The Neuroscience of Sinful BehaviorMorgan Levy, MD Levystien Productions Parker, ColoradoCopyright 2014 4,600 words
Abstract:Most sinful behavior is actually instinctual behavior that comes pre-programmed in the brains of homo sapiens. This behavior evolved during our hunter-gather past and is primarily designed to be used against out-groups. We also have instinctual altruistic behavior that evolved to be used towards in-groups. Modern agrarian societies created a new environment that has caused the definition of "in" and "out" groups to get confusing. Before we became farmers we evolved to operate in mobile groups of 20-150 but we now live in sedentary groups of 500,000 or more. Rules (sins) needed to be created so large societies could function and live together in peace. Homo sapiens' are able to think outside their innate programming which enables them to be adaptable. We can consciously change our behavior to adapt to a new environment. Creating the list of rules we call sinful behavior allowed us to adapt more quickly and efficiently to this new environment.
Definition of sin?"Sin is the act of violating God's will." -Wikipedia"... for sin is the transgression of the law." -1 John 3:3-5"Wrong doing, particularly the breaking of moral or religious rules." -Merriam-Webster dictionary"Sin is the violation of a rule that instructs individuals to curb their instincts for the purpose of living peaceably in a large society." -Levystien 2014
All animals are genetically programmed to do specific instinctual behaviors.Homo sapiens are the only species that created a list of instinctual behaviors that they are not supposed to do.Why did we do that? ... and, what about the behavior of making up the list? Is that behavior instinctual or did we somehow break free of our programming in order to do it? Are we really able to think outside our innate programming?Why would the brain of a homo sapiens come pre-programmed to do the behavior of making rules that dictate we should not do other sets of behaviors that are also genetically pre-programmed? How is it possible that a species could evolve to think outside its programming?Hmmmm...Let me re-state the question with an example. If greed is an innately programmed piece of software that is in the brains of all humans, then why is there a second innately programmed piece of software in the brains of all humans that is capable of figuring out that the greed program needs to be modified?Probably because we also have innate programs that do altruism and these programs are essential for our unusually intense degree of social behavior.What!I thought you had to be taught by religion to do good stuff.In reality, we come innately programmed to do all sorts of good stuff. Modern religions tend to plagiarize this programming. We are innately programmed to do both good and bad things and some of us can think outside our programming enough to do the opposite in both a good and bad way. Wow!Think about that for a moment.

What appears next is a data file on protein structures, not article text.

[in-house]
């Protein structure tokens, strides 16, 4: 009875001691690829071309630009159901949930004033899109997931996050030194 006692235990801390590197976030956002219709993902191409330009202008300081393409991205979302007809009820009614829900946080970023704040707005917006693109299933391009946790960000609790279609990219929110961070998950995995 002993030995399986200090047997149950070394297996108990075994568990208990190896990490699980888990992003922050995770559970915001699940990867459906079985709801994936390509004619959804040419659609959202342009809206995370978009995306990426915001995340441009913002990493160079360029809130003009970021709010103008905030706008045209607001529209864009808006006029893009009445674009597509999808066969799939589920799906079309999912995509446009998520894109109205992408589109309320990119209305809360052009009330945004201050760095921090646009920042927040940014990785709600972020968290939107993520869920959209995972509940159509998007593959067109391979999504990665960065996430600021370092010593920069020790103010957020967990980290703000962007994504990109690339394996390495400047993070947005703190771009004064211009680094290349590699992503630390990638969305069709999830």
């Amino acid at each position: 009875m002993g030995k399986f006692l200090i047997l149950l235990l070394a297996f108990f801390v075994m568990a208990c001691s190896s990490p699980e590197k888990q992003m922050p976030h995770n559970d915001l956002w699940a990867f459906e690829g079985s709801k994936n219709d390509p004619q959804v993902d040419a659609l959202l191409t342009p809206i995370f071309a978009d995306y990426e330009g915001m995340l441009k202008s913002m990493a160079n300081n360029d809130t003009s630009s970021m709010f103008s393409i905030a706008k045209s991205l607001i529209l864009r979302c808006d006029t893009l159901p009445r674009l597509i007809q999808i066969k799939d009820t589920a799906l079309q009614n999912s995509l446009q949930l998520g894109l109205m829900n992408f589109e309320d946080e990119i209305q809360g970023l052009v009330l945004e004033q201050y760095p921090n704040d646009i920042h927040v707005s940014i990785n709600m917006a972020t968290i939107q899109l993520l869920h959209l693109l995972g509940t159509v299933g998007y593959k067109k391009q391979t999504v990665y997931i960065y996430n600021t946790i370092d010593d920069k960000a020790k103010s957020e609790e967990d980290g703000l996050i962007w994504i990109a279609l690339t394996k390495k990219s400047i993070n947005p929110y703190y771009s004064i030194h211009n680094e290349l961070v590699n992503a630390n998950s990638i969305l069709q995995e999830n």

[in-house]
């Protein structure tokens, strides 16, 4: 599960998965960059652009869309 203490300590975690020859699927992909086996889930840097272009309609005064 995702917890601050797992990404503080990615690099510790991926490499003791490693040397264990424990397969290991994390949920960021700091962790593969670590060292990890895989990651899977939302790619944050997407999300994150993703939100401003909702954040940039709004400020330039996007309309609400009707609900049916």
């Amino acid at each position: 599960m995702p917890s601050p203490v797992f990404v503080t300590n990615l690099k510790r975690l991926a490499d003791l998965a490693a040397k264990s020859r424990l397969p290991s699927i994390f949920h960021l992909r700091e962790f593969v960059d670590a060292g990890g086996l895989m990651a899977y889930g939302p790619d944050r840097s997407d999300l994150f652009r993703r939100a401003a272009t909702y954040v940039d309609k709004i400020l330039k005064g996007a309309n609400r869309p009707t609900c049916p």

·Did the creation of sin serve an evolutionary purpose?I am going to do another thing that our brains are uniquely programmed to do ... storytelling. Homo sapiens' brains are programmed to tell stories in order to most efficiently transfer ideas between brains.Once upon a time ... there lived a family called hominids, or great apes, of the class mammals and order primates. They lived comfortably in the tropical rain forests where they ate plants and were safe from the cycles of ice ages that were repeatedly effecting the rest of the planet. As they evolved and rose up the food chain their competition for resources became mostly other large animals. To survive they formed groups and evolved social behavior. Communication was limited and their political structure was that of a dominant alpha male who had absolute power and ruled over an hierarchical pecking order.Stick with me, I'm just providing a tiny bit of background. I'll get to the sin stuff momentarily.Around six million years ago an ice age receded opening up large expanses of savannah. Soon there were herd animals running around and eating grass. Some of the apes ventured out and evolved the ability to eat herd animals. This turned out to be a bad idea as the ice was sure to return. (... and high cholesterol was in our future! lol) Over the past six million years the apes that stayed in the rain forests (ie. chimps, bonobos, gorillas, and orangutans) have undergone relatively little evolutionary change. The apes who ventured out in the open faced repeated and harsh climatic change. When selective pressure becomes intense it results in significantly increased evolutionary change. Ultimately, the only ape that survived out on the savannah was homo sapiens.How did we make it?That is a question that has driven the study of human anthropology since its inception and there is still more that is not understood than there is that is understood.Most evidence is of a circumstantial nature. We can look at modern chimps and look at modern humans and figure out what is different. We can also look at a few bones from hominid species that did not survive and observe what is different. We can then say something like, "The brain of a modern human has an enlarged pre-frontal cortex and angular gyrus. (The angular gyrus integrates sensory perception and the pre-frontal cortex does things like empathy, rational thinking and complex language.) We suppose, "Perhaps these recently evolved brain structures give us new found skills that correlate with our survival?"It turns out that physically enlarged brain structures relative to body size are present in humans but, more importantly, there is significantly increased density and connections of neurons in these areas.